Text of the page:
Tight Blood Glucose Control in Cardiac Surgery Patients

Alyson P. Lozicki, PharmD


July 20, 2018


Does intensive, perioperative glucose control benefit patients with or without diabetes undergoing cardiac surgery?

Response from Expert Alyson P. Lozicki, PharmD
Drug Information Research Fellow

Perioperative hyperglycemia (occurring intraoperatively or in the immediate postoperative period) develops in a large proportion of patients undergoing cardiac surgery and is associated with an increased risk for poor neurologic and cardiac outcomes, increased length of hospitalization, and increased mortality. Although the frequency is much greater in patients with diabetes than without, an estimated 30% of patients with no history of diabetes before surgery develop perioperative hyperglycemia, and recent evidence suggests the risk for complications is even greater for these patients.[1,2]

The Society of Thoracic Surgeons recommends targeting a blood glucose level < 180 mg/dL for the duration of stay in the intensive care unit (ICU) in cardiac surgery patients with and without diabetes.[3] Similarly, the American Diabetes Association (ADA) recommends maintaining blood glucose at a range of 140-180 mg/dL for diabetic patients in critical care. The ADA further notes that a broader blood glucose range of 80-180 mg/dL may be appropriate in the perioperative setting but is not strongly advised.[4] Despite these recommendations, there is still much debate whether intensive glucose control in surgical patients will improve cardiac outcomes and reduce complications and, if so, whether the benefits outweigh the risks of hypoglycemia and related complications.

There is a wealth of review literature evaluating the outcomes of tight perioperative blood glucose control in adult cardiac surgery patients. Although some individual studies have demonstrated clinical benefit with strict glucose control, the results are conflicting overall. Differences in patient characteristics, study design, outcomes measured, definition of the perioperative period, and target glucose ranges make it difficult to determine an optimal glucose target in patients undergoing cardiac surgery. Most studies in this setting have consistently shown no difference in clinical outcomes with tight versus standard glucose control in patients with diabetes, but trends in the most recent literature suggest that tight glucose control may reduce the risk for perioperative complications in nondiabetic patients.[5,6,7,8,9,10]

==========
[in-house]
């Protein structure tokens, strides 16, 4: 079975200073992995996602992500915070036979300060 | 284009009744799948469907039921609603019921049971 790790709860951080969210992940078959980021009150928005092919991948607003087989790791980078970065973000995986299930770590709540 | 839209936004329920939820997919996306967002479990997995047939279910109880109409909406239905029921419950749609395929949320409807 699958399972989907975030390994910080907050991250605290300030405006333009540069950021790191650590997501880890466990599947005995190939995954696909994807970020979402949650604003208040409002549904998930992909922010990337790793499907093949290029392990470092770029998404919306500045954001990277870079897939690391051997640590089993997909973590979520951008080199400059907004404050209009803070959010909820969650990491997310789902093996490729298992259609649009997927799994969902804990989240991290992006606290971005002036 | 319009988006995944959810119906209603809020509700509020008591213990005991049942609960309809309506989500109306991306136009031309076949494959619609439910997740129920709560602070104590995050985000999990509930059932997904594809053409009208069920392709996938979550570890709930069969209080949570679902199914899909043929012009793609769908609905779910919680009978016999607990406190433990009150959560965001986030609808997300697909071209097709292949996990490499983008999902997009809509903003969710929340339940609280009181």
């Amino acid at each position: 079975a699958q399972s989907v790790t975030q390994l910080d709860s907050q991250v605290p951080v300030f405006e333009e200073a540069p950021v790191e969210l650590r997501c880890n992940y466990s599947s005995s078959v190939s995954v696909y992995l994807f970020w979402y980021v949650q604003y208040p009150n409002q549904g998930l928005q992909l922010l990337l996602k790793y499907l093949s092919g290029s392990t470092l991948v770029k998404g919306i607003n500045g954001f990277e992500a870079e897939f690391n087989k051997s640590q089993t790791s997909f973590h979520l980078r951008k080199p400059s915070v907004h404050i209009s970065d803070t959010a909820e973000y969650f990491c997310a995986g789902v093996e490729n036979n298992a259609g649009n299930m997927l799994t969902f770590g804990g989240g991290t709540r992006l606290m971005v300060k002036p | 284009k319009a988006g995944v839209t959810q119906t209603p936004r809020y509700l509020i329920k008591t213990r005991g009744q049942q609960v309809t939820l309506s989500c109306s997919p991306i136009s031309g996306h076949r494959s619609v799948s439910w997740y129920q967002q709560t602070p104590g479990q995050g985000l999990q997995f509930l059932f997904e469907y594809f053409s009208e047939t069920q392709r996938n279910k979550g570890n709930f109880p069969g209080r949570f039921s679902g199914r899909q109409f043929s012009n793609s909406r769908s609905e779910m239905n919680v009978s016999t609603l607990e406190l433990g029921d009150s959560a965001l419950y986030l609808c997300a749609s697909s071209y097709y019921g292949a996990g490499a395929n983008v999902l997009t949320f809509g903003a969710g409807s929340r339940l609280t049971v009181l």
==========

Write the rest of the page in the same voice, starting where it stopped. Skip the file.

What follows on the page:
The most robust evidence comes from a randomized controlled trial by Umpierrez and colleagues.[10] The GLUCO-CABG trial compared a postoperative intensive glucose target (100-140 mg/dL) with a standard target of (141-180 mg/dL) in patients with diabetes (n = 152) and without diabetes (n =150) undergoing coronary artery bypass grafting (CABG).[10]

The composite primary outcome was the difference in hospital mortality and perioperative complications, which included sternal wound infection, bacteremia, respiratory failure, pneumonia, acute kidney injury, acute myocardial infarction, congestive heart failure, and cardiac arrhythmia. Glycemic targets were maintained from the immediate postoperative period throughout the duration of stay in the ICU, and then patients were transitioned to a single subcutaneous insulin protocol that targeted a blood glucose level < 140 mg/dL before meals while in the hospital and for 90 days after discharge.